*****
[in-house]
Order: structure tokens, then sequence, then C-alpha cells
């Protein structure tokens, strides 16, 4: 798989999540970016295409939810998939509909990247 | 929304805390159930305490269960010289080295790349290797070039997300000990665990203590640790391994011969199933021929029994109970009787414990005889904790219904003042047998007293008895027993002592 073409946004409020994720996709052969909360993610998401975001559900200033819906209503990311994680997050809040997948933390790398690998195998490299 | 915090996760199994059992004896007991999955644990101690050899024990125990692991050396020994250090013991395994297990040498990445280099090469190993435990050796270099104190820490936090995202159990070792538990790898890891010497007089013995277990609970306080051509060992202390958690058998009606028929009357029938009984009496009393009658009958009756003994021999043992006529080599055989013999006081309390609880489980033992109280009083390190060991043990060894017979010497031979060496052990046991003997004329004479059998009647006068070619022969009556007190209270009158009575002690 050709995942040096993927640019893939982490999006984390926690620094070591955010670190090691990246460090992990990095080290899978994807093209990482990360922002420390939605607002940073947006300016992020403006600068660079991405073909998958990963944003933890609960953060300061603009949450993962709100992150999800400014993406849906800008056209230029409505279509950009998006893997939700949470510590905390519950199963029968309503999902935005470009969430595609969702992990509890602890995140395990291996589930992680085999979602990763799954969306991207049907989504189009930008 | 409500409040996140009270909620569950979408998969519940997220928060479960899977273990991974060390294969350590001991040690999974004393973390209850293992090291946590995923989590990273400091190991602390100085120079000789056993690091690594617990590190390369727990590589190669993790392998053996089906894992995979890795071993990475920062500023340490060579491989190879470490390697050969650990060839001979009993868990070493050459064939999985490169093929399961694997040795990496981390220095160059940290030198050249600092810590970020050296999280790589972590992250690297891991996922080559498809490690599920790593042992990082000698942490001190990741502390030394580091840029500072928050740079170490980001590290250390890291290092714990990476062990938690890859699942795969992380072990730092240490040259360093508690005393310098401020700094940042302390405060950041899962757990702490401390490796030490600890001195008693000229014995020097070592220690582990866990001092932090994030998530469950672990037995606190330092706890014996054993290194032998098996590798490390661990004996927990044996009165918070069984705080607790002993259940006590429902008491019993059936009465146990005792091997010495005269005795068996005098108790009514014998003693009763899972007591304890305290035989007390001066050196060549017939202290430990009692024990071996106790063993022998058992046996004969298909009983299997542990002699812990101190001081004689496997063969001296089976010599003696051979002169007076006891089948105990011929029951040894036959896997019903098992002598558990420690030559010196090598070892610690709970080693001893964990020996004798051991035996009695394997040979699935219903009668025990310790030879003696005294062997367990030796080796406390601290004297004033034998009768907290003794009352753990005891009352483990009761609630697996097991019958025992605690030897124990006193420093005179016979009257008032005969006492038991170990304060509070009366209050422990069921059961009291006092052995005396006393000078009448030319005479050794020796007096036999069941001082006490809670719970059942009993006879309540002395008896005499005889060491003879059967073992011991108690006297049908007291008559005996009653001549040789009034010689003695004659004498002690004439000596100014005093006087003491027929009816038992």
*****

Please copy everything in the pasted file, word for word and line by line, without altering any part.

[in-house]
Order: structure tokens, then sequence, then C-alpha cells
């Protein structure tokens, strides 16, 4: 798989999540970016295409939810998939509909990247 | 929304805390159930305490269960010289080295790349290797070039997300000990665990203590640790391994011969199933021929029994109970009787414990005889904790219904003042047998007293008895027993002592 073409946004409020994720996709052969909360993610998401975001559900200033819906209503990311994680997050809040997948933390790398690998195998490299 | 915090996760199994059992004896007991999955644990101690050899024990125990692991050396020994250090013991395994297990040498990445280099090469190993435990050796270099104190820490936090995202159990070792538990790898890891010497007089013995277990609970306080051509060992202390958690058998009606028929009357029938009984009496009393009658009958009756003994021999043992006529080599055989013999006081309390609880489980033992109280009083390190060991043990060894017979010497031979060496052990046991003997004329004479059998009647006068070619022969009556007190209270009158009575002690 050709995942040096993927640019893939982490999006984390926690620094070591955010670190090691990246460090992990990095080290899978994807093209990482990360922002420390939605607002940073947006300016992020403006600068660079991405073909998958990963944003933890609960953060300061603009949450993962709100992150999800400014993406849906800008056209230029409505279509950009998006893997939700949470510590905390519950199963029968309503999902935005470009969430595609969702992990509890602890995140395990291996589930992680085999979602990763799954969306991207049907989504189009930008 | 409500409040996140009270909620569950979408998969519940997220928060479960899977273990991974060390294969350590001991040690999974004393973390209850293992090291946590995923989590990273400091190991602390100085120079000789056993690091690594617990590190390369727990590589190669993790392998053996089906894992995979890795071993990475920062500023340490060579491989190879470490390697050969650990060839001979009993868990070493050459064939999985490169093929399961694997040795990496981390220095160059940290030198050249600092810590970020050296999280790589972590992250690297891991996922080559498809490690599920790593042992990082000698942490001190990741502390030394580091840029500072928050740079170490980001590290250390890291290092714990990476062990938690890859699942795969992380072990730092240490040259360093508690005393310098401020700094940042302390405060950041899962757990702490401390490796030490600890001195008693000229014995020097070592220690582990866990001092932090994030998530469950672990037995606190330092706890014996054993290194032998098996590798490390661990004996927990044996009165918070069984705080607790002993259940006590429902008491019993059936009465146990005792091997010495005269005795068996005098108790009514014998003693009763899972007591304890305290035989007390001066050196060549017939202290430990009692024990071996106790063993022998058992046996004969298909009983299997542990002699812990101190001081004689496997063969001296089976010599003696051979002169007076006891089948105990011929029951040894036959896997019903098992002598558990420690030559010196090598070892610690709970080693001893964990020996004798051991035996009695394997040979699935219903009668025990310790030879003696005294062997367990030796080796406390601290004297004033034998009768907290003794009352753990005891009352483990009761609630697996097991019958025992605690030897124990006193420093005179016979009257008032005969006492038991170990304060509070009366209050422990069921059961009291006092052995005396006393000078009448030319005479050794020796007096036999069941001082006490809670719970059942009993006879309540002395008896005499005889060491003879059967073992011991108690006297049908007291008559005996009653001549040789009034010689003695004659004498002690004439000596100014005093006087003491027929009816038992």